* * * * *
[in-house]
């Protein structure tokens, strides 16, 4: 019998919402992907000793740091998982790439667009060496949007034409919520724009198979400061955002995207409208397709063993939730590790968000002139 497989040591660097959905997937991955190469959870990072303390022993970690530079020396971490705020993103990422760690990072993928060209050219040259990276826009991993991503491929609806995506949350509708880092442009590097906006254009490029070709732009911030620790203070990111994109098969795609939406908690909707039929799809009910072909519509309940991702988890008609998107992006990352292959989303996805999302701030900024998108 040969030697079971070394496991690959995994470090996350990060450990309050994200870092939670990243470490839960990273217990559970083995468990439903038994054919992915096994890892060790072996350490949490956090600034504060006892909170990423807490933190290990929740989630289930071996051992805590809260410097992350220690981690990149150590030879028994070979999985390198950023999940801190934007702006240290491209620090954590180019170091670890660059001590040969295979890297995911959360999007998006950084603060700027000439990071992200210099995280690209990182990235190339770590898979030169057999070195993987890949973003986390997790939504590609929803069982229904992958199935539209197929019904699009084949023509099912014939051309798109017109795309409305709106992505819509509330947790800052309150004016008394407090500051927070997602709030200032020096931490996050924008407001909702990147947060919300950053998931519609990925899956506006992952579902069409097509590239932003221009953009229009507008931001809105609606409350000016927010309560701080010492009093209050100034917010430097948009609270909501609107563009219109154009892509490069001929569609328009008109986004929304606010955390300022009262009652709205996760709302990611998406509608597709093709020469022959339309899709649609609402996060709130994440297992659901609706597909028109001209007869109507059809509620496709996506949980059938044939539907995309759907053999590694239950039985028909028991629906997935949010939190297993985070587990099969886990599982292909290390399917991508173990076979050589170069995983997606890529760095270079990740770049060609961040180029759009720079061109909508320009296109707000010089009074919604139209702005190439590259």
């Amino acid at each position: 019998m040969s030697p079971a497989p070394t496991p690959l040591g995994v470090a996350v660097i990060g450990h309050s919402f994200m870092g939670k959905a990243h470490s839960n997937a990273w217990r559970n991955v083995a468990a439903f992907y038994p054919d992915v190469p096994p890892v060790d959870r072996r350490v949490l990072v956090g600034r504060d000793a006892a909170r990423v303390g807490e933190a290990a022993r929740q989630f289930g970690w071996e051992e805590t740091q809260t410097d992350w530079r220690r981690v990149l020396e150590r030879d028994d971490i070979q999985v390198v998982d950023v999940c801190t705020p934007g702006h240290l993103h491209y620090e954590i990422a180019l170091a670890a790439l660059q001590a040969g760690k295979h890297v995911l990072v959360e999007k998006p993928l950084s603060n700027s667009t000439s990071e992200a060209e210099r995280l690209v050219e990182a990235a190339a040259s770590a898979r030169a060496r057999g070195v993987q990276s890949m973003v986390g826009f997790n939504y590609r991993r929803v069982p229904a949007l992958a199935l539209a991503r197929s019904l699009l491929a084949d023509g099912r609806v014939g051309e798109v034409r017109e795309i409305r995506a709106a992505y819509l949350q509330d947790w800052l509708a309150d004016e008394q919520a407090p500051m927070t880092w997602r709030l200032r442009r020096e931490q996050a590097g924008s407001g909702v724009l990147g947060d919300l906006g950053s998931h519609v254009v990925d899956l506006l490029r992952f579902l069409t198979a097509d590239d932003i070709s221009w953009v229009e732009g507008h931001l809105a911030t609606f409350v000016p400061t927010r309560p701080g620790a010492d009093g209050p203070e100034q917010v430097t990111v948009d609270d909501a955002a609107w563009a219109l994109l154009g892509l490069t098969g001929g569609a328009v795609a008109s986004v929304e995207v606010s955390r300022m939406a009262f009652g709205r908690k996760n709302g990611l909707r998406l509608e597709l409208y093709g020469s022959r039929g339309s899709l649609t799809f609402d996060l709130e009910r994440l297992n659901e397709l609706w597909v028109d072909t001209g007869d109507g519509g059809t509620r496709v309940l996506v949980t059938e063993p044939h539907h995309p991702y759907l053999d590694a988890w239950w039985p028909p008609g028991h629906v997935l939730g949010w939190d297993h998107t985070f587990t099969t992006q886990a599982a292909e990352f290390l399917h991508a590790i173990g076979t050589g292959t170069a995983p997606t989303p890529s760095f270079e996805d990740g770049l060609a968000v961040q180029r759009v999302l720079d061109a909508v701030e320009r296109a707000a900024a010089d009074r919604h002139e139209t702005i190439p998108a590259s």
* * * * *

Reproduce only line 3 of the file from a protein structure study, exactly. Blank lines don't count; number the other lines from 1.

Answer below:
């Amino acid at each position: 019998m040969s030697p079971a497989p070394t496991p690959l040591g995994v470090a996350v660097i990060g450990h309050s919402f994200m870092g939670k959905a990243h470490s839960n997937a990273w217990r559970n991955v083995a468990a439903f992907y038994p054919d992915v190469p096994p890892v060790d959870r072996r350490v949490l990072v956090g600034r504060d000793a006892a909170r990423v303390g807490e933190a290990a022993r929740q989630f289930g970690w071996e051992e805590t740091q809260t410097d992350w530079r220690r981690v990149l020396e150590r030879d028994d971490i070979q999985v390198v998982d950023v999940c801190t705020p934007g702006h240290l993103h491209y620090e954590i990422a180019l170091a670890a790439l660059q001590a040969g760690k295979h890297v995911l990072v959360e999007k998006p993928l950084s603060n700027s667009t000439s990071e992200a060209e210099r995280l690209v050219e990182a990235a190339a040259s770590a898979r030169a060496r057999g070195v993987q990276s890949m973003v986390g826009f997790n939504y590609r991993r929803v069982p229904a949007l992958a199935l539209a991503r197929s019904l699009l491929a084949d023509g099912r609806v014939g051309e798109v034409r017109e795309i409305r995506a709106a992505y819509l949350q509330d947790w800052l509708a309150d004016e008394q919520a407090p500051m927070t880092w997602r709030l200032r442009r020096e931490q996050a590097g924008s407001g909702v724009l990147g947060d919300l906006g950053s998931h519609v254009v990925d899956l506006l490029r992952f579902l069409t198979a097509d590239d932003i070709s221009w953009v229009e732009g507008h931001l809105a911030t609606f409350v000016p400061t927010r309560p701080g620790a010492d009093g209050p203070e100034q917010v430097t990111v948009d609270d909501a955002a609107w563009a219109l994109l154009g892509l490069t098969g001929g569609a328009v795609a008109s986004v929304e995207v606010s955390r300022m939406a009262f009652g709205r908690k996760n709302g990611l909707r998406l509608e597709l409208y093709g020469s022959r039929g339309s899709l649609t799809f609402d996060l709130e009910r994440l297992n659901e397709l609706w597909v028109d072909t001209g007869d109507g519509g059809t509620r496709v309940l996506v949980t059938e063993p044939h539907h995309p991702y759907l053999d590694a988890w239950w039985p028909p008609g028991h629906v997935l939730g949010w939190d297993h998107t985070f587990t099969t992006q886990a599982a292909e990352f290390l399917h991508a590790i173990g076979t050589g292959t170069a995983p997606t989303p890529s760095f270079e996805d990740g770049l060609a968000v961040q180029r759009v999302l720079d061109a909508v701030e320009r296109a707000a900024a010089d009074r919604h002139e139209t702005i190439p998108a590259s």